The black Valor is NIB and unfired. I received it in one of my latest orders from DW, and noted when logging it into our inventory that its Serial Number happens to be the same as the birthdate of my daughter, Marina. Being a sentimental Dad, I decided to take the pistol into my personal collection. Sure hope it shoots... Anyhow, she's a real beauty, isn't she? Retail price for the Black Valor is $1977.

To keep with the intent of the shoot-out, we need a hi-zoot Valor, if that's possible. As fate would have it, I recently finished a project where-in I modified a silver Valor for a client who also happens to be a forum member. You may have seen my recent mini-video series detailing how I hard-fit barrels in the 1911. Well, this is that gun. Hearing about the shoot, the owner offered to have me test his modified Valor “if I wanted to”. If I wanted to..!?! Dude...is the sun not hot? Is testing 1911s not the coolest gig on the planet? Ah man...I hope that doggone gun runs in front of a crowd... The stock stainless Valor retails for $1594, and the barrel and accuracy modifications run approximately $500.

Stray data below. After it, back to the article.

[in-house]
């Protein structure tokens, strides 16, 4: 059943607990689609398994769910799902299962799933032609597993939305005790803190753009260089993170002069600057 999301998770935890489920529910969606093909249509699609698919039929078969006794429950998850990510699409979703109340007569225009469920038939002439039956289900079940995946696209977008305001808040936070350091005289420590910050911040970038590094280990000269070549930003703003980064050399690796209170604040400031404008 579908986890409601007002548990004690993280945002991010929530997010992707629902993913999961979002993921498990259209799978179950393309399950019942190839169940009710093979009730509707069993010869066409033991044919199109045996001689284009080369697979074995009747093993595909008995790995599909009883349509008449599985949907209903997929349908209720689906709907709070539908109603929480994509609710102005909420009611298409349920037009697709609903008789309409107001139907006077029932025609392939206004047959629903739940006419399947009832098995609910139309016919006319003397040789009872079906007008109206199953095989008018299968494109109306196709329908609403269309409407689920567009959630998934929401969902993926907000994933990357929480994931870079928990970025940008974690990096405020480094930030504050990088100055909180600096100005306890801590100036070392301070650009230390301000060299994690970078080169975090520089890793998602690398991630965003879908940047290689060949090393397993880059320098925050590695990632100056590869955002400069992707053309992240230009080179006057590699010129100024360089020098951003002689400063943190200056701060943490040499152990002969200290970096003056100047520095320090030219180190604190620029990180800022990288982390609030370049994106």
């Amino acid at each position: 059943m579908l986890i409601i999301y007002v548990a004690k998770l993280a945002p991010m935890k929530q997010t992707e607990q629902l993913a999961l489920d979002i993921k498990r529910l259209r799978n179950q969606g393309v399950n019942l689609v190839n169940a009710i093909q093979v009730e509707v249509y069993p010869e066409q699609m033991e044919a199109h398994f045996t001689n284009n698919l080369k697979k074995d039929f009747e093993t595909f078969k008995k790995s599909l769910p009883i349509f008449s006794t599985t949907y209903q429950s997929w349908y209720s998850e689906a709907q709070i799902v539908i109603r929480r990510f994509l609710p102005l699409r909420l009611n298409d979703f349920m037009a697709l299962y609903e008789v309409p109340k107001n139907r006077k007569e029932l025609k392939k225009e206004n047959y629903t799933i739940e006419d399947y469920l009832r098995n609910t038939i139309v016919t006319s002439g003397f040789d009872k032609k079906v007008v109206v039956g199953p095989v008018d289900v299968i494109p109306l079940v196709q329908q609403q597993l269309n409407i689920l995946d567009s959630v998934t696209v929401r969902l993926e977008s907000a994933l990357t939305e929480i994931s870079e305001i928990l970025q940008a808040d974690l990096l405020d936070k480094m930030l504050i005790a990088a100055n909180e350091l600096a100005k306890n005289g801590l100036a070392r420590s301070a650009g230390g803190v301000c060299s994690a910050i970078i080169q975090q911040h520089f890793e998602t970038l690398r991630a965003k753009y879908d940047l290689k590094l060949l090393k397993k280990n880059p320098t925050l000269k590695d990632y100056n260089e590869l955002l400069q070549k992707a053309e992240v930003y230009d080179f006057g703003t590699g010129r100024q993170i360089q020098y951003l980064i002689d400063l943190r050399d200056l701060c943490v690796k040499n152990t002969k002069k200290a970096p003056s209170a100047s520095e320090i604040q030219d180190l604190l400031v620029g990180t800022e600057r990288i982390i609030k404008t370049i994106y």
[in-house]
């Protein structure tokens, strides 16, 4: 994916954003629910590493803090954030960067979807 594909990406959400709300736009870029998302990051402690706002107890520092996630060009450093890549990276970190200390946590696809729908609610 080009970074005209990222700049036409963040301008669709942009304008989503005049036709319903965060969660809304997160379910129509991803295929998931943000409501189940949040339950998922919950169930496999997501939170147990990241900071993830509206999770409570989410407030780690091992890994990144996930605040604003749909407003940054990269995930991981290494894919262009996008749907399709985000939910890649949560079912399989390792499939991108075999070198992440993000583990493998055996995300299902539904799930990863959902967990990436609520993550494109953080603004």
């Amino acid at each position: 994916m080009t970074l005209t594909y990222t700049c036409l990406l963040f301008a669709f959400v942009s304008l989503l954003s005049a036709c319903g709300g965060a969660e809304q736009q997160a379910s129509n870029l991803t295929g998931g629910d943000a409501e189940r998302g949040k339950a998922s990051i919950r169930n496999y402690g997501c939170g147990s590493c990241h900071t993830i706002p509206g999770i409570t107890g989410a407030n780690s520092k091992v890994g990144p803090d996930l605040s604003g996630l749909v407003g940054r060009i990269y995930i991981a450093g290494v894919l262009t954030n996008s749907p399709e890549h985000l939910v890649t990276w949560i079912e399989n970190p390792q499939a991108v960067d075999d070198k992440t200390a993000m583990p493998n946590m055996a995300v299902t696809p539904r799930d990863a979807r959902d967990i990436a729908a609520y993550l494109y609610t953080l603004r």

Well...that's the gang. Now, on to Phase II, where we show what they're each made of!

8,648 Posts
Discussion Starter #3
PHASE II - Strip Search!


All right...time to pass through the BS filter, and on to the bench for evaluations of each pistol. Here, I try to provide evaluations in different phases, beginning with an overview of each gun, then looking at the pistol top end (slide and barrel assembly), and then progress to the lower receiver, or frame, assembly. For some pistols, the evaluation is done primarily by video, while others exhibit more of a combination of videos, photos and text. In compiling one of the pistol evals, which was done almost all by video, I note that one of the videos is well over 300 meg! Yeah, I know...big mistake... My apologies to those with...gulp...dial-up out there. Also, my apologies for the crappy lighting and off-center videotaping. I did what I could with what time, tools, and skills I had. Mediocrity at its best, to be sure, as I am learning here too... OK, on to the evaluations, in no particular order: